Not always it was like this – in the Late Pleistocene on the island lived also local species of horned crocodile – Aldabrachampsus dilophus – but now it is extinct. It is highly possible that later here lived also larger crocodiles – there have been found damaged bones of these large tortoises and the small Aldabrachampsus could not inflict such damage.
In newer times much more dangerous enemy has been human. Sailors were happy to collect these slow animals and by the early 20th century tortoises were nearly extinct. Only after the World War II the island got more strict protection regime but by this time in Aldabra were introduced several invasive animals – goats, cats, rats and some others. They eliminated the food base of tortoises and also endangered the small, young tortoises. Now goats have been eradicated, cats have been removed from several islands but all the time new introductions are looming.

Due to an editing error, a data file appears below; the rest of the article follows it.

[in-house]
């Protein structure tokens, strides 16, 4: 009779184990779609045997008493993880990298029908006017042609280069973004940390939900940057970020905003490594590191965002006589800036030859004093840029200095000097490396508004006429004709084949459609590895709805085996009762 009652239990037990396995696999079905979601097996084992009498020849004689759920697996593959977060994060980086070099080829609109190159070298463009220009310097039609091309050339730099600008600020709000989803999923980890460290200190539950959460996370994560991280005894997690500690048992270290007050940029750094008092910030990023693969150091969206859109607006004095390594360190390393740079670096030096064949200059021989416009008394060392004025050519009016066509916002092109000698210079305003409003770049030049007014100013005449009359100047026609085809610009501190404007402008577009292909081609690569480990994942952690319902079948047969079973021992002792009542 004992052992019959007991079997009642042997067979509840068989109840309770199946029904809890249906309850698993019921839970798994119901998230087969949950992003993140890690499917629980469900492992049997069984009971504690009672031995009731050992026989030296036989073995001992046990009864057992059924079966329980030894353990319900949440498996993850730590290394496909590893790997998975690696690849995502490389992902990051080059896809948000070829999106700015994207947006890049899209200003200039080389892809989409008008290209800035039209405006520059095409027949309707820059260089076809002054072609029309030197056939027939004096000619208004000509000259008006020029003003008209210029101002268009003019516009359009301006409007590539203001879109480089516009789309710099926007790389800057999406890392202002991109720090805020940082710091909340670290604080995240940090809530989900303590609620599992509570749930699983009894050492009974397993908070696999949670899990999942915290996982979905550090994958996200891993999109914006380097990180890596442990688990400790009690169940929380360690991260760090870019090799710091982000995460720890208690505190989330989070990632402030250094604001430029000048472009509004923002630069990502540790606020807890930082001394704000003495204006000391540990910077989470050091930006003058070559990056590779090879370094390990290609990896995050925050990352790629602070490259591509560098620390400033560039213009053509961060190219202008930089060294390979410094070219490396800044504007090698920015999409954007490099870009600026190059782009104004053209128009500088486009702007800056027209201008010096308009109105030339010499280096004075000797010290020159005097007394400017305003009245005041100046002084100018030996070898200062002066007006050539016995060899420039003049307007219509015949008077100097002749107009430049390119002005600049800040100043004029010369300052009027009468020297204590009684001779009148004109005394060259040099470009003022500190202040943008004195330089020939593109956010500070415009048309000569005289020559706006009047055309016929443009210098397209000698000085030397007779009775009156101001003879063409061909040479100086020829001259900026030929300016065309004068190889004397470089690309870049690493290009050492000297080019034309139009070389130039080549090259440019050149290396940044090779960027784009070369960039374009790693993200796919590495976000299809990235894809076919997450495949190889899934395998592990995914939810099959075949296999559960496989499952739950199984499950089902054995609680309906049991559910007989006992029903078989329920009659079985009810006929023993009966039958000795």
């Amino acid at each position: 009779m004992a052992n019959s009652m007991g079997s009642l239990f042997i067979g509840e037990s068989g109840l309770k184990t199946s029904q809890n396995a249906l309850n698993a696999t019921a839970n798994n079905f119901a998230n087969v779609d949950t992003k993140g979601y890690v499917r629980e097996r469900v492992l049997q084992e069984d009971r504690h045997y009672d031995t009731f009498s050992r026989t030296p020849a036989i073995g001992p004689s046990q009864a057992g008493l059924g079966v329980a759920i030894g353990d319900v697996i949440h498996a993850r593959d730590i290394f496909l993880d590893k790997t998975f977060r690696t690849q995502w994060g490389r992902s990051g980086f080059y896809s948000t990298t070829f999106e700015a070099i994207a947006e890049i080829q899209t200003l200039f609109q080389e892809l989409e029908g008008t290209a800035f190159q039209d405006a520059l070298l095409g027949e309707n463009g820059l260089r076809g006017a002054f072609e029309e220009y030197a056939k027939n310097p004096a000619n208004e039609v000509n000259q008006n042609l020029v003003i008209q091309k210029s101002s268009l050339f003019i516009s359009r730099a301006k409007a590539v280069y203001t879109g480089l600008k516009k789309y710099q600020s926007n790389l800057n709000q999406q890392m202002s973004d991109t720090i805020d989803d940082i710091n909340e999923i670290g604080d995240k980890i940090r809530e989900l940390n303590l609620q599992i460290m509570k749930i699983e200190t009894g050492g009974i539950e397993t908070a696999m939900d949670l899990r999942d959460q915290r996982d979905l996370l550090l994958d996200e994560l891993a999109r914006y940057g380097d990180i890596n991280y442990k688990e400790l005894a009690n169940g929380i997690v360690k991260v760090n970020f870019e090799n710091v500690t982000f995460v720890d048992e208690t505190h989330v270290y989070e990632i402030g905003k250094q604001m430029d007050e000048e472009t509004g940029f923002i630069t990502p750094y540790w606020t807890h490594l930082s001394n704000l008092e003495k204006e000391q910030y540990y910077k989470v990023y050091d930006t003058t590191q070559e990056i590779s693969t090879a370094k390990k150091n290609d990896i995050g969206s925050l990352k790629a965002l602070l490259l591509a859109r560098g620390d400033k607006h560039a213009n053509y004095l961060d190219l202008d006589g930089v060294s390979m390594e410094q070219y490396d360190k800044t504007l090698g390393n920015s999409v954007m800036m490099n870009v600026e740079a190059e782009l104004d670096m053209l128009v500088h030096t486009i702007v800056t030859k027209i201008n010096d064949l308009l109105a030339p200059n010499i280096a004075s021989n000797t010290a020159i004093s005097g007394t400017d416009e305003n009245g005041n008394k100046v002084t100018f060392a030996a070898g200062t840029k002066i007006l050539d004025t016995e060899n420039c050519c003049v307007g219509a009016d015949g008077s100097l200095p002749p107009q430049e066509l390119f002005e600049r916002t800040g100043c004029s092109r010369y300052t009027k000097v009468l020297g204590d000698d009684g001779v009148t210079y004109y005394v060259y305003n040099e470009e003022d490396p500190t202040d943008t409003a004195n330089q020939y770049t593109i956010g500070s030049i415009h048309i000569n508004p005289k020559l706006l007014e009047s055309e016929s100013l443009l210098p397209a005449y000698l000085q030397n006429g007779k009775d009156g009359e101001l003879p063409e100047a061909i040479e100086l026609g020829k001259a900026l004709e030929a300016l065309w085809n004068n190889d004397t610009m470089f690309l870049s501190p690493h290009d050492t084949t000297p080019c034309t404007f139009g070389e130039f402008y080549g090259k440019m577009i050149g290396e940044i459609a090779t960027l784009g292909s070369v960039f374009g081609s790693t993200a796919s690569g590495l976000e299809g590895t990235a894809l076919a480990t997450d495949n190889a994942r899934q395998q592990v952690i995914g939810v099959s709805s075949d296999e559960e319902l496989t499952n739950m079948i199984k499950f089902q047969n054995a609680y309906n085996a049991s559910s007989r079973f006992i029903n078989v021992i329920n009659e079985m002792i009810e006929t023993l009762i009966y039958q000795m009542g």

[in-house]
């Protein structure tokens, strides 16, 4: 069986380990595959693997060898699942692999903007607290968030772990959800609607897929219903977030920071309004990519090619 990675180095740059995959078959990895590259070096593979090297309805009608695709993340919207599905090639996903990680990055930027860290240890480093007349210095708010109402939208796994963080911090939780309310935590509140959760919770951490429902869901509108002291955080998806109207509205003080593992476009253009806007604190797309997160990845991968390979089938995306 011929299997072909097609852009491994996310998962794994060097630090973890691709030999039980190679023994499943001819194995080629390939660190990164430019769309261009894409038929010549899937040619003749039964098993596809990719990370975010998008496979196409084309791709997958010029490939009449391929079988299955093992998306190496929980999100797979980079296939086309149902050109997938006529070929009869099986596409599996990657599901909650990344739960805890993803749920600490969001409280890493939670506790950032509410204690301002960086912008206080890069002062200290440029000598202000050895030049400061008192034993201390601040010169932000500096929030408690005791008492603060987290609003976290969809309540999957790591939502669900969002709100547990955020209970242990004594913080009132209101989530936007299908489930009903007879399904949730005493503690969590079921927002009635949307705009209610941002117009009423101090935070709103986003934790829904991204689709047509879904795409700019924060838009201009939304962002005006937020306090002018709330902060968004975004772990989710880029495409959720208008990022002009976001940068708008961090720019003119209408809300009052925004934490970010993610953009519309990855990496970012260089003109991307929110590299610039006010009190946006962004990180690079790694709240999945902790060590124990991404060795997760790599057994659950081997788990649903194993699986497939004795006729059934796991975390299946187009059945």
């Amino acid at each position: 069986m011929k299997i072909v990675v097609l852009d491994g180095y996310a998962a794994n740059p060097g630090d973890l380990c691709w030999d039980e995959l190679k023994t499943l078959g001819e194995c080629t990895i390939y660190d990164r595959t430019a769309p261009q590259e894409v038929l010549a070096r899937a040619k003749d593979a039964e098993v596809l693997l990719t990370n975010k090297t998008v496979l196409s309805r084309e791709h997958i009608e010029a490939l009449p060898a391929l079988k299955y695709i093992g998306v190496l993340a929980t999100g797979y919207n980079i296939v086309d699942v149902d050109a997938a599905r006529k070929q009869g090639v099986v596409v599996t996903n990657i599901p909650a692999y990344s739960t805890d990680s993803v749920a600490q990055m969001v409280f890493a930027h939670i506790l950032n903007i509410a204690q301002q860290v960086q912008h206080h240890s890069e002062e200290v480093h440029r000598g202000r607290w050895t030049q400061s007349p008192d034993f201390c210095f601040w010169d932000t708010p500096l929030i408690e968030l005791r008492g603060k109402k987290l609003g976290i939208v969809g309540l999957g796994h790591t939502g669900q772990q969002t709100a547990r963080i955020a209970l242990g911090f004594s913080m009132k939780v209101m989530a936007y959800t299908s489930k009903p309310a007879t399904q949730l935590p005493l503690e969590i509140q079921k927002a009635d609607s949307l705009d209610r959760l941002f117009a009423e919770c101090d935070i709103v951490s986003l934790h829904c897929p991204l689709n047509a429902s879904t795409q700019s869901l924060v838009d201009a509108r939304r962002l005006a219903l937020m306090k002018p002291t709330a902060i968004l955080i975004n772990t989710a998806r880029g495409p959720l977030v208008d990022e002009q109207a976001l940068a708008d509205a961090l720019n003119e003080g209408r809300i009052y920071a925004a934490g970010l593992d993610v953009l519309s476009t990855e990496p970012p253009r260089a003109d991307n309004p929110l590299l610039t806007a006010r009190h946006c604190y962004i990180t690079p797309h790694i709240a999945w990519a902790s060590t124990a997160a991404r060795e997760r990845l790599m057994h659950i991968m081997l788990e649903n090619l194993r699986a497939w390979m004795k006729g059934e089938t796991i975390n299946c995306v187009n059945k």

The Aldabra giant tortoise (Aldabrachelys gigantea) is the second largest species of terrestrial tortoises – just a bit smaller than some Galápagos tortoises, such as Chelonoidis porteri. Medium length of the shell of Aldabra giant tortoise is 105 cm and weight of adults up to 350 kg.
These giant reptiles eat grass and shrubs and even algae in the pools. Per square kilometer here live some 600 – 700 giant tortoises – a lot more animal biomass than even in the richest East African savanna. Nevertheless the rich ecosystem of Aldabra is able to sustain them. The grazing by tortoises has even changed the local ecosystem and in many places has developed so called tortoise turf, where dwarfed local plants grow.
In earlier times similar giant tortoises lived on many other islands of Indian Ocean, including Madagascar. Now they remain only on Aldabra and have been introduced to some other Seychelles.
Aldabra is important not only for the giant tortoises – this is very important feeding ground also for green sea turtles (Chelonia mydas) and hawksbill sea turtles (Eretmochelys imbricata).
Here live also three endemic species of bats…
- Aldabra flying fox (Pteropus aldabrensis);
- Little Free-tailed Bat (Chaerephon pusilla or pumila);
- Paratriaenops pauliani
…and two – three endemic species of birds…
- Aldabra Brush Warbler (Nesillas aldabrana) – not seen since 1983 and considered to be extinct;